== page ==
“You (Singh) are saying that since the state home minister is involved so the state police would not carry out fair probe. What if in future, god forbid, the allegation is against the prime minister or the Union home minister, who will probe then?” Chief Justice Datta asked.
“Do you want some superpower from outside? Who does the CBI work under?” the court asked.
Nankani argued that Singh did not have any other option than to approach the HC as the complaint and the allegations are against the “very head of the state administration”.
The court further asked Nankani if any statements, as alleged by Singh in the petition against Deshmukh that he had asked police officers to extort money, was made by the home minister in Singh’s presence.
“Otherwise this is nothing but hearsay,” it said.
The bench said that without an FIR it cannot pass an order directing an independent agency to investigate. It said that only in rare and unusual cases, the courts interfere and order probe.
The court further asked if a PIL is maintainable when the issue pertains to a service matter.
“You (Singh) have an axe to grind with the minister (Deshmukh). It is not a case that you do not have any ties with the minister,” the court said.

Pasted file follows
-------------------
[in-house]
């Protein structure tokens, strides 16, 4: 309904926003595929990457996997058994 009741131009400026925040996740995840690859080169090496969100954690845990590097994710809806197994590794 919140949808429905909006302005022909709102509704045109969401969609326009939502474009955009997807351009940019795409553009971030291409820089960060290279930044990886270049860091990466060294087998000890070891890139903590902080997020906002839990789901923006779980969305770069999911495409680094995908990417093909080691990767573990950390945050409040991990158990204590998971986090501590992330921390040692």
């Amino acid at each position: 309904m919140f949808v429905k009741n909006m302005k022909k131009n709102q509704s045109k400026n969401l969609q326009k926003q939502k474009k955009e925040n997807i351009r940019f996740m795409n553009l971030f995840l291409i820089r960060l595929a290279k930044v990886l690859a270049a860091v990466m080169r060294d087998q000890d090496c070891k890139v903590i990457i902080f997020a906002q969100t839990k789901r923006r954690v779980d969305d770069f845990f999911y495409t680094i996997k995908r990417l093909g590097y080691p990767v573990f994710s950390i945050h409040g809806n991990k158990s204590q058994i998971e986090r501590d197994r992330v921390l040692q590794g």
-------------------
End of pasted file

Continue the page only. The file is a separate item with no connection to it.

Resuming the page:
To this, Nankani said the PIL has got nothing to do with Singh’s transfer order.
Kumbhakoni, appearing for the Maharashtra government, sought dismissal of the petition with exemplary cost and said the plea was filed with personal vendetta.
“The PIL is not filed in public interest, but is riddled with personal grievances and interests. The petitioner has come to this court with dirty hands and dirty mind,” Kumbhakoni said.
“This is a classic and textbook case of personal enmity and grudge,” he argued.
Singh, in his petition, claimed that Deshmukh had asked police officers, including Waze, who has been arrested by the NIA in the case of bomb scare near industrialist Mukesh Ambani’s house, to collect Rs 100 crore per month from bars and restaurants.